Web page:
So, which is the best cut of meat for your BBQ? Here’s a short guide as to which cuts work best on your BBQ.
Most people are aware that some of the cheaper cuts require cooking for longer than the more expensive cuts of meat. That’s because they are tougher and longer cooking breaks down the sinews and fibres to make them tender.
However, there is a down side. If you choose an expensive cut of meat for its tenderness, you won’t necessarily get the best flavour. Take fillet steak for example. Very tender, but a lot of chefs won’t use it as it lacks flavour. If you like fillet steak, try marinating it in some strong ale, with some sugar for about three hours and then put it on your grill. Pork fillet can also lack taste, so try combining it with pork belly as “Porchetta”.
We specialise in rotisserie BBQ’s, which allows you to cook slowly if required. This opens up opportunities for using some cheaper cuts of meat, which have the better flavour. Brisket and topside for beef or shoulder for pork and lamb.
With brisket and topside, I always brine the joint overnight, which really does the trick for tenderness. You can also add some spices or a marinade to the brine for added flavour.
I once cooked a shoulder of pork at a show as a demonstration for seven hours and at the close of the show, this shoulder was absolutely delicious – like pulled pork. Slow roasted shoulder of lamb also works the same. Whereas we would use garlic and rosemary on a leg of lamb, with the shoulder, I tend to use lemon juice and oregano as a marinade.
With chickens I recommend roasting them whole. The meat stays tender and moist and you are guaranteed that it is cooked properly. You can always add sauces at the last minute. But here’s the trick. You don’t need an expensive, free range chicken. Your rotisserie BBQ will bring even the cheapest chicken to its best. Check out our Lemon Chicken recipe.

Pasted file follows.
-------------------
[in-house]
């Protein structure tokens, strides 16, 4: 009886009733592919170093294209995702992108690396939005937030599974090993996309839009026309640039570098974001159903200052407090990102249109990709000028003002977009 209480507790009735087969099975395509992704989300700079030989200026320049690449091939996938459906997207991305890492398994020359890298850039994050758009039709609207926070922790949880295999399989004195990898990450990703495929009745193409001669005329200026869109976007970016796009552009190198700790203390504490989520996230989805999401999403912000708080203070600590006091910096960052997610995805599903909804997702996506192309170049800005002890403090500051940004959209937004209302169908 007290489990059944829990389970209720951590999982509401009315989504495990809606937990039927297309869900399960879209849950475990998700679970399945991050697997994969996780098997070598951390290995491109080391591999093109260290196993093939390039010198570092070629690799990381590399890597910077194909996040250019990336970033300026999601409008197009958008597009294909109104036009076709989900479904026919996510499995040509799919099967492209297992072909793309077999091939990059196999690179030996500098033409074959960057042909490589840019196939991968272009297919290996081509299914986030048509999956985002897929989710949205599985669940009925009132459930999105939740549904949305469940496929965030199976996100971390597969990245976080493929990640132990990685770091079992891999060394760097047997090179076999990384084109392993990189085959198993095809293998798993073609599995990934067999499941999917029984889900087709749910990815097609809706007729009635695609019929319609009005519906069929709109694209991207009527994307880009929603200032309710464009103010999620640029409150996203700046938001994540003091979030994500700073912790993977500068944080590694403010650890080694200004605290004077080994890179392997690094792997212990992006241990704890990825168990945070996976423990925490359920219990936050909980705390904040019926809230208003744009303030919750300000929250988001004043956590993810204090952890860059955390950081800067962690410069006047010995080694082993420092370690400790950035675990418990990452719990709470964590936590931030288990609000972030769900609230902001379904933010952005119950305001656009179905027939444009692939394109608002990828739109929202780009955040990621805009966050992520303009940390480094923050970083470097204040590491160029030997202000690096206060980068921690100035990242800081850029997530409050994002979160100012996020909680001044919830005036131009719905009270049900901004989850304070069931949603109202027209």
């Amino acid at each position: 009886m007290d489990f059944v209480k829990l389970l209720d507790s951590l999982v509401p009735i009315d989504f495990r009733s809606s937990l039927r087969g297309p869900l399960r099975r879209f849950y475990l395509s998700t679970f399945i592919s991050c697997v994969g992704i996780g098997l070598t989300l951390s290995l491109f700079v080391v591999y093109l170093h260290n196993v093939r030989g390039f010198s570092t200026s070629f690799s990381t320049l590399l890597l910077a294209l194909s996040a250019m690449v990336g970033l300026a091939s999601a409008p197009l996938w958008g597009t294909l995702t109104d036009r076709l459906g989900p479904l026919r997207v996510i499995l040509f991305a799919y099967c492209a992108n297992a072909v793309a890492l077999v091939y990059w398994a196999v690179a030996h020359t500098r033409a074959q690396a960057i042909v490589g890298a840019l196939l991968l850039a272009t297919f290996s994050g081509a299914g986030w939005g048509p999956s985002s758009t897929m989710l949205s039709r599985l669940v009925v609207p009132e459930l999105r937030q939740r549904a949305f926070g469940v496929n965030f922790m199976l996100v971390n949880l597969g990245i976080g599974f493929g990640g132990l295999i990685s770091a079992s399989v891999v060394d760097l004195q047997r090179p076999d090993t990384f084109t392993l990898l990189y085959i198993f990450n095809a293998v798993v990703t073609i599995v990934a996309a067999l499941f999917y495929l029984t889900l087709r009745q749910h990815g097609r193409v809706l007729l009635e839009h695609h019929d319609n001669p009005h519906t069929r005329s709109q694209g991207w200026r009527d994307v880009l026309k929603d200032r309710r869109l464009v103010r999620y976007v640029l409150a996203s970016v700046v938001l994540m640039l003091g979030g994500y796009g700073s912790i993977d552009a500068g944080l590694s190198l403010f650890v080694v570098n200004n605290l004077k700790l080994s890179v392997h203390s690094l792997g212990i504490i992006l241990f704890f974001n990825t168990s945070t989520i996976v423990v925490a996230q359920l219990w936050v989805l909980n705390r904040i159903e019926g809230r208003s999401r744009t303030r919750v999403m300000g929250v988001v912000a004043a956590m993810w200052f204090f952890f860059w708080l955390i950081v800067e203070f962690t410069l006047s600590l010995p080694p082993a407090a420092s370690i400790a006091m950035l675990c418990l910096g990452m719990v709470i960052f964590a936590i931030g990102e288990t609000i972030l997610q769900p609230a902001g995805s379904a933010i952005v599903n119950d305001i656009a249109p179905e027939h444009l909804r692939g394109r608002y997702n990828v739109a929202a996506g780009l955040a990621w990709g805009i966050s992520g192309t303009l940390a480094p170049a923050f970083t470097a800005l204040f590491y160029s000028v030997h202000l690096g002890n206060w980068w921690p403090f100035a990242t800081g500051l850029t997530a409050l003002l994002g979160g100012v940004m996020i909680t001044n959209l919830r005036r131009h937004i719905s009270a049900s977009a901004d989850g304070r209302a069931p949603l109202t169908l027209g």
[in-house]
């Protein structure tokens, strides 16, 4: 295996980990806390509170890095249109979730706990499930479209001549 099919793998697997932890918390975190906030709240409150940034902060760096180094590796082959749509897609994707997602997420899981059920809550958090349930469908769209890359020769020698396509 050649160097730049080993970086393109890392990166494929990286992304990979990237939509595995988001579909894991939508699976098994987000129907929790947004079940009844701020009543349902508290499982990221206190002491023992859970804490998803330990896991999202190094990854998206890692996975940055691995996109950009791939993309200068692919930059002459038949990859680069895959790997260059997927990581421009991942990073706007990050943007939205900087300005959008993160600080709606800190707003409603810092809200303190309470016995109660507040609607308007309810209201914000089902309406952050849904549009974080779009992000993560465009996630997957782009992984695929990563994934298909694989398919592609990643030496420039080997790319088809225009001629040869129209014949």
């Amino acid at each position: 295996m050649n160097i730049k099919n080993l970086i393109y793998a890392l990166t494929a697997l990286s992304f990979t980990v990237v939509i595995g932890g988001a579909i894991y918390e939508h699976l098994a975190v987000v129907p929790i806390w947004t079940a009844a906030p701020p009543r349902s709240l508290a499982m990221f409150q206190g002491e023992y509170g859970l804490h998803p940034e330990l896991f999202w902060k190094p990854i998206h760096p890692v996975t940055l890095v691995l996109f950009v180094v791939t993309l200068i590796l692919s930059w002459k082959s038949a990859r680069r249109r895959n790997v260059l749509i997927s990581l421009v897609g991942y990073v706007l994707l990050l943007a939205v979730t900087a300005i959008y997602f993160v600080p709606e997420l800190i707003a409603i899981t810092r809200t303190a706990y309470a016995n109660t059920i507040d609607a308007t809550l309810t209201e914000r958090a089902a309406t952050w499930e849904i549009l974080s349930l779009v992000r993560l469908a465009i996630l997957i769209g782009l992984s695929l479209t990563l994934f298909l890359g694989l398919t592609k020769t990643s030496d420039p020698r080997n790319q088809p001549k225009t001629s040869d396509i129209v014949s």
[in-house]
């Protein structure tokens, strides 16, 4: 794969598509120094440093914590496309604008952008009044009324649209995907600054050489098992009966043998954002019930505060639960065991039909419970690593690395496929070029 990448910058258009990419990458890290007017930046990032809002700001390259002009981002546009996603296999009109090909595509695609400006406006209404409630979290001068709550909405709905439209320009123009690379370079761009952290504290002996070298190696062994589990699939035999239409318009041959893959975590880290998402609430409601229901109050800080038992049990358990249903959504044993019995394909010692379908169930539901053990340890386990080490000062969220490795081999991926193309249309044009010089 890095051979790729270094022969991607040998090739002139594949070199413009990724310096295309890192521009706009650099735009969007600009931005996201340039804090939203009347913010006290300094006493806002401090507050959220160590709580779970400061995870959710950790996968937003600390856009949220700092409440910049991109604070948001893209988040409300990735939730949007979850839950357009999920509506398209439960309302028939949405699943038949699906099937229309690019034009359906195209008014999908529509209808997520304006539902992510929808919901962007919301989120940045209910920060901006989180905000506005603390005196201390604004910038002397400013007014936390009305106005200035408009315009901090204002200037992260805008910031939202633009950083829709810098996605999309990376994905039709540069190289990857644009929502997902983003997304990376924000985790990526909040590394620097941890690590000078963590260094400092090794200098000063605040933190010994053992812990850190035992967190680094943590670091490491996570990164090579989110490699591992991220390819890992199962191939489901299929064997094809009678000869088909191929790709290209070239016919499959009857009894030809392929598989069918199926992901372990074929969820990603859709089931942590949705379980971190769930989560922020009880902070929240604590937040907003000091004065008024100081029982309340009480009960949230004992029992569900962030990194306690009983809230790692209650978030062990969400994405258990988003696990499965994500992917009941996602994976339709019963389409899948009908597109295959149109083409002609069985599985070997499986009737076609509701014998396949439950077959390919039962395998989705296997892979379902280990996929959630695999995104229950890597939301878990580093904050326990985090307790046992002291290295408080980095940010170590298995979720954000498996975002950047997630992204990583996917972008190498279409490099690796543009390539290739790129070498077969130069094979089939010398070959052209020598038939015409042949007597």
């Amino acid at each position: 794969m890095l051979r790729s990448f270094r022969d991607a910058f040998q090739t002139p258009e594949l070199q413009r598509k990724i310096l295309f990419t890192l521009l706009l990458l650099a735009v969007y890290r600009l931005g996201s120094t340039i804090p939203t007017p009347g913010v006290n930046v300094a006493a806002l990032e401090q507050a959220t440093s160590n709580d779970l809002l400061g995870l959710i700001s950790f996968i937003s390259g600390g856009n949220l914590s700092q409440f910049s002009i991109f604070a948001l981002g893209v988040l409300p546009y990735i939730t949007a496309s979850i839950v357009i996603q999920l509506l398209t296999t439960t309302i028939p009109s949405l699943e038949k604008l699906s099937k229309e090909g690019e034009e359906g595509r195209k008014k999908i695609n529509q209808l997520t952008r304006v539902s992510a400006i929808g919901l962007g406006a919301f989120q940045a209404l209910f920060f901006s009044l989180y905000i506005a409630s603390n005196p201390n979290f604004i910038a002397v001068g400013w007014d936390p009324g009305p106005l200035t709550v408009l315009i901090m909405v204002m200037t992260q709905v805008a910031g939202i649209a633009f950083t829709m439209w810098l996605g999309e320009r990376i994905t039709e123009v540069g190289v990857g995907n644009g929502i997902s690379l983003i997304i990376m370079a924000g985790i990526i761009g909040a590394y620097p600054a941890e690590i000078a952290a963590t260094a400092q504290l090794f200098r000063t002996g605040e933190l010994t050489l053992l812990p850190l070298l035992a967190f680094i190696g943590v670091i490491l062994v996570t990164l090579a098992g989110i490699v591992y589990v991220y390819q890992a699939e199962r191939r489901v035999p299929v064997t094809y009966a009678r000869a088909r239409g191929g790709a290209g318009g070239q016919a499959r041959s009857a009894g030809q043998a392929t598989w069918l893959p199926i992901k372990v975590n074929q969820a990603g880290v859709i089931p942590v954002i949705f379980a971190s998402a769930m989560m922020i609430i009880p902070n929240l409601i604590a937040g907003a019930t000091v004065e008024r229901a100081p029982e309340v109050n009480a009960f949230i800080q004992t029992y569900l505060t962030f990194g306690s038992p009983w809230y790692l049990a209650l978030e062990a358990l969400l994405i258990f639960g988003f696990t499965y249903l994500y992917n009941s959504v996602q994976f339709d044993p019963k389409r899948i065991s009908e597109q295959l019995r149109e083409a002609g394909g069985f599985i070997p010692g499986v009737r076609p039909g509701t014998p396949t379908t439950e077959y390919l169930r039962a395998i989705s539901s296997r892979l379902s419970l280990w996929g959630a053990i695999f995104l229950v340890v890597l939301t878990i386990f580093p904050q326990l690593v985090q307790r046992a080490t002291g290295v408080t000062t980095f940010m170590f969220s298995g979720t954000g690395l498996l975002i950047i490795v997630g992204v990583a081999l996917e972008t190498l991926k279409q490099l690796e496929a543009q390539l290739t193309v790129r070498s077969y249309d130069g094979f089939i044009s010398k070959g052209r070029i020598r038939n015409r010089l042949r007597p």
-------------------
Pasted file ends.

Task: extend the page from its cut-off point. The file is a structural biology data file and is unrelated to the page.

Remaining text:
If you are a committed griller, never use cheap cuts. You will be cooking quickly and often need your meat rare. That will cost you money, so don’t try to get away with a cheap option – your guests will be disappointed – and might need a dentist!
As a nation we cook more burgers and sausages on our BBQ’s than anything else. If you buy cheap, have a fire extinguisher handy! You are buying fat, which will drip onto your coals or gas burners and catch fire. Good quality burgers – or better still homemade (click this recipe) are best. For sausages, just read the label and see how much fat you are buying.
If you like your meat rich and go for venison, a roasted haunch is delicious, but you will need to tend it during cooking by regular basting as there isn’t much fat in venison. Grilled haunch strips are also wonderful. They cook quickly and taste great.
During the coming BBQ season, try some different foods. The time spent will never be wasted. The diagrams in this blog show all the cuts for our main sources of meat.